Smoking a single cigarette a day is associated with significantly more risk than non-smokers.
Lighting up just one time per day poses a significantly increased risk for heart disease and stroke. This large meta-analysis of 141 studies in 21 countries found smoking one cigarette a day was associated with a 48-74% increased risk in men, and a 57-118% risk for women.
PositiveTip: Remember, light smoking, smoking fewer cigarettes, and occasion smoking brings a substantial risk of harm.
Ninety percent of strokes can be prevented.
One of the leading causes of death and disability in the world is stroke. Researchers have found there are 10 controllable risk factors that account for 90% of all strokes globally. Hypertension is the cause of 39-60% of strokes (varies among regions). The other nine causes: physical inactivity (36%), high blood lipids (fats) (27%), poor diet (23%), obesity (19%), smoking (12%), heart causes (9%), alcohol use (6%), stress (6%), and diabetes (4%).
PositiveTip: Living healthfully can reduce most of the risk factors for stroke!
Smoking pot precipitates narrowing of brain vessels and probably risk of stroke.
As marijuana (cannabis) use increases, particularly in the young, there is growing concern that younger (under 50) users are at higher risk for ischemic strokes. French research had found regular cannabis users were 3 times as likely to experience intercranial stenosis (narrowing of brain arteries) as non-pot smokers. More research is needed to determine if this finding is causally linked to cannabis use.
PositiveTip: Many think marijuana use is safe, but it does carry serious health risks.
Strokes have long-term impact on spouse health.
Swedish researchers report caring for a spouse who had a stroke may negatively impact their mental and physical health for years to come. The two most important predictors of the caregiver spouse's quality of life was the extent of the spouse's stroke disability and their own age. Even when stroke survivors impairment was relatively mild the caregivers reported decreased mental health for several years after the event when compared to control spouses.
PositiveTip: Family and community help is essential in long-lasting support for the spouse of a stroke survivor.
Excess weight increases stroke risk.
Researchers compared 1,201 people who had their first stroke between ages 15-49 with a control group who had no strokes. After adjusting for age, race, smoking, diabetes and high blood pressure the obese men had a 34% higher risk of stroke and women a 7% higher risk than the normal weight controls. Because this studied relied on self-reported height and weight, it may have underestimated the impact of obesity and stroke.
PositiveTip: Maintain normal weight through a healthy diet and lifestyle to minimize risk of stroke.
Time spent walking seems more important than the speed of walking.
A British study of over 3000 healthy men ages 60-80 found as their walking increased their risk of stroke decreased. Those who walked 8-14 hours per week had one-third the risk of stroke compared to those who walked 3 hours per week or less. When they upped their walking to 22 hours per week their stroke risk dropped by two-thirds! Walking burns calories, helps the heart and muscles and relieves stress.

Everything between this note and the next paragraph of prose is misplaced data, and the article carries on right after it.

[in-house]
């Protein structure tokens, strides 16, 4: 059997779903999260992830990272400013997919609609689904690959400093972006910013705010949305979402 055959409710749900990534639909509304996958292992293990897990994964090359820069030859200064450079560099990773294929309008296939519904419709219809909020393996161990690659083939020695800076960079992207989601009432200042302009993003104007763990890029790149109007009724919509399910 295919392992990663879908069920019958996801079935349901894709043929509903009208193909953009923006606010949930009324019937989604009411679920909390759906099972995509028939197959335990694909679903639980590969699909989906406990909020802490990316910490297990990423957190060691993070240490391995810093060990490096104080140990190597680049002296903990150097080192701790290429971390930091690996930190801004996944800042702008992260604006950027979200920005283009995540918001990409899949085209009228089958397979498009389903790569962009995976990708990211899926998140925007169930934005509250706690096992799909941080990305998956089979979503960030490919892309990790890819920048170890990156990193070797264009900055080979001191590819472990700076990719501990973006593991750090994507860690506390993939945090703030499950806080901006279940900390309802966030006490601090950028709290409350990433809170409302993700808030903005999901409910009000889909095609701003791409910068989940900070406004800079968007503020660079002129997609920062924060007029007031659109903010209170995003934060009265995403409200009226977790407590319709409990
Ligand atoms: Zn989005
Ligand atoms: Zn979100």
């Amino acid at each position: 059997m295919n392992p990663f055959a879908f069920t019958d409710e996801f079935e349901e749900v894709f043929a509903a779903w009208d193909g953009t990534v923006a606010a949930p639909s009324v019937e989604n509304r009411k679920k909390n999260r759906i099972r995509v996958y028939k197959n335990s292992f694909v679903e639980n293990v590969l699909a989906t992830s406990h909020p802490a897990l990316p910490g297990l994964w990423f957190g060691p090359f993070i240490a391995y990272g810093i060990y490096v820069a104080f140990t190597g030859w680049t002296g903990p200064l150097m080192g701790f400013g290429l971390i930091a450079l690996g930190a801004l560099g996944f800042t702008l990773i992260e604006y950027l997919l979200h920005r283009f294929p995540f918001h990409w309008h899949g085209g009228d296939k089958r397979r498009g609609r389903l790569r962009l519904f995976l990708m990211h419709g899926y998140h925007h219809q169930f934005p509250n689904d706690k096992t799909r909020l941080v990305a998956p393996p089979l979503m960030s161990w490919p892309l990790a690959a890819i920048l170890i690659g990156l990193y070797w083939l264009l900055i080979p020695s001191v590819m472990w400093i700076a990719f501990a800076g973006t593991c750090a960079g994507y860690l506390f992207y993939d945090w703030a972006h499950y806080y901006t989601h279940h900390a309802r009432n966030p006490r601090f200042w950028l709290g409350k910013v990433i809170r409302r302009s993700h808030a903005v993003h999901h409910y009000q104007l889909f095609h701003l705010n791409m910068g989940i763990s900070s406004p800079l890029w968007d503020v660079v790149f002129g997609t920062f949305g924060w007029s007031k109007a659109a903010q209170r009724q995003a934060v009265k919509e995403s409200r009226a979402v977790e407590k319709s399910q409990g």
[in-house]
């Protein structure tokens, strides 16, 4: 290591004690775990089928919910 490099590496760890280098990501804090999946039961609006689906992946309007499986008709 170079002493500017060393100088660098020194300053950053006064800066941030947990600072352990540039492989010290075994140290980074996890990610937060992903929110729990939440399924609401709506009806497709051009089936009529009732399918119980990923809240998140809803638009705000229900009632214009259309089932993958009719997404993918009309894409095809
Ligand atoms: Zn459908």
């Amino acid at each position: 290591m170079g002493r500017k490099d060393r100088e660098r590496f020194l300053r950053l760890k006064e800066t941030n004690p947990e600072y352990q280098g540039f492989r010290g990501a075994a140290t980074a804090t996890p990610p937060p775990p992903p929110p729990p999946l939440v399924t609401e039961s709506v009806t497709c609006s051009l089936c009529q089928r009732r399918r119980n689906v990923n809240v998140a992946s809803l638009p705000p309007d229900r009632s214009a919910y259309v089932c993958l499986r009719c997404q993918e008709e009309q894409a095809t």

PositiveTip: Put on your walking shoes and get moving today--and each day following!
While still too high, the English are benefitting from lower salt consumption.
Between 2003 and 2011 stroke deaths in the U.K. decreased 42% (P<0.001) and ischemic heart disease fell by 40% (P<0.001). During the same time salt intake decreased by 1.4 g/day (P<0.01) measured by 24-hour urinary sodium. The findings of this 8-year study appear to support a key role for lower salt intake. Despite this progress, the 2011 average salt intake in England (8.1 g/day) is still 35% higher than the recommended 6 g/day.
PositiveTip: Make intentional efforts to eat less salty foods!
Late in 2013 new guidelines were published for health care professionals to manage people at risk of cardiac or vascular (stroke) disease. The guidelines were written because the old guidelines did not 1) address the risk of stroke, 2) consider younger patients with risk factors but normal cholesterol numbers, and 3) make recommendations in the area of lifestyle and obesity concerns. The old guidelines focused on cholesterol numbers. The new guidelines focus on the patient.
The guidelines written by the American Academy of Cardiology and the American Heart Association address four specific areas:
Chronic anxiety is linked to increased risk of stroke
Anxiety is the most common mental illness and is now linked to a common cause of death. American Heart Association research reviewed 22 years of data from 6000 people aged 25-74. They found the most anxious people were 33% more likely to have a stroke later in life. Anxiety induced inactivity, smoking, higher stress hormone levels, heart rate or blood pressure are all possible causes.
Positive Tip: If you have anxiety, seek professional support and learn the truth found in Phil 4:6,7
Metiterranean diet pattern lowers risk of stroke, depression, and dementia.
The Mediterranean dietary pattern is one high in vegetables, fruits, nuts, and seeds; low in red and processed meat; and moderate in olive oil, eggs, poultry and fish. A meta-analysis of 22 studies examining this dietary pattern found high adherence was associated with a reduction in risk of stroke (29% lower), depression (32% lower) and cognitive impairment (40% lower).
PositiveTip: Increase the fruits, vegetables, nuts and seeds in your diet to enjoy better health for longer.